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The Art of Journalism

What is journalism, exactly and what makes it journalism? Literally, journalism is the process of gathering information, processing it into something meaningful and informative, and circulating it to the general public through various media platforms. Information gathered and published addresses public affairs and broader forms of expression that would be considered of-interest to a general population.

The term, journalism, can both refer to the method of gathering and inquiring for the information as well the literary style the information is written in.

Traditionally, journalism served the purpose of distributing information based on fact alone. The digital era, however, has altered the role journalism and its distribution to the general public, presenting not only the information within the the source, but perspective and public reaction. The digital era allows for news to appear more instantaneously and reaches a wider audience world wide, allowing viewers to gain access to more angles to the story and gain more perspective, making news more than one-sided.

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And Then Came the Weblog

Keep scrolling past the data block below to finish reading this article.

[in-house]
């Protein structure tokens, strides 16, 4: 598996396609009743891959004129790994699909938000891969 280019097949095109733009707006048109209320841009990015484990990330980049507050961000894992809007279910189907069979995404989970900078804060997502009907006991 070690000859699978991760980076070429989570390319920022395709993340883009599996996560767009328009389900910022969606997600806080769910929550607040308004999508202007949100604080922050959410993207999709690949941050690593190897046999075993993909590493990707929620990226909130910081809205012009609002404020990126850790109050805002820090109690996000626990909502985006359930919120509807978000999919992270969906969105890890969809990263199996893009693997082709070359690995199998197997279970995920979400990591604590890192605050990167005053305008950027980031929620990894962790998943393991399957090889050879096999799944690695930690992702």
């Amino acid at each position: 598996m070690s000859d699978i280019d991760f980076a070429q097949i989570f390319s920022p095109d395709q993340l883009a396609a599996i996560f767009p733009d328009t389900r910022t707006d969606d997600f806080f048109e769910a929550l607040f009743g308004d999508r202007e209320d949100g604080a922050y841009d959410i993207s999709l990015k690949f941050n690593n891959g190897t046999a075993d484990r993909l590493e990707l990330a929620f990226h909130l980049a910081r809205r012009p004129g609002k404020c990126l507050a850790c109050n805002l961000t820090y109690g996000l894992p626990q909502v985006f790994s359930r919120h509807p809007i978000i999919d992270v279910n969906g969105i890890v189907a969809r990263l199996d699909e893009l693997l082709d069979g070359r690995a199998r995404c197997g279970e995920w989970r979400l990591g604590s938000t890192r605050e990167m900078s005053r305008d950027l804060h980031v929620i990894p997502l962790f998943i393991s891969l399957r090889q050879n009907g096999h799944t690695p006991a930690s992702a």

With the emergence and evolution of the world wide web came the introduction and evolution of the weblog and how journalism interacts with the general public.

Weblogs began originally as online diaries, a running account of the personal lives of the writers, including what they were doing, their thoughts on particular matters, and thoughts and reactions on particular of-interest matters in the media. At the time, they weren’t known as weblogs, but were personal websites that individuals would express themselves and their interests. Through these online diaries, there was a new power behind people, a voice that could be heard.

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Online diaries shifted to news based weblogs, which combined a mixture of the writer’s personal life and reactions along with manually updated components of common websites, drawing particular attention to obscure news sources that may not necessary reflect the agenda or spin portrayed in mainstream media. The purpose? Many early weblogs were aimed towards individuals to exchange information on technology, but began including bits of information on their personal lives and news that was either not mainstreamed or of interest. As more people became interested in exchanging media, weblogs started to play a crucial role in the circulation of breaking news, to aid in shaping the story, and spinning the stories to include reaction and perspective.

Published media could be brought into the public light, and even include real time, instant commentary to readers. Weblogs created a greater connection between people and the media.

The early days of weblogs can very much be equated to what social media sites, such as Facebook and Google +, are today. They are social platforms that allow a user to include personal information and components of the media. Generally, the people that the user is connected to have a strong enough common interest to the user to also find interest in that particular bit of information, which means they may share that people in their circle, and so on and so forth.

How Do Weblogs and Journalism Work Together?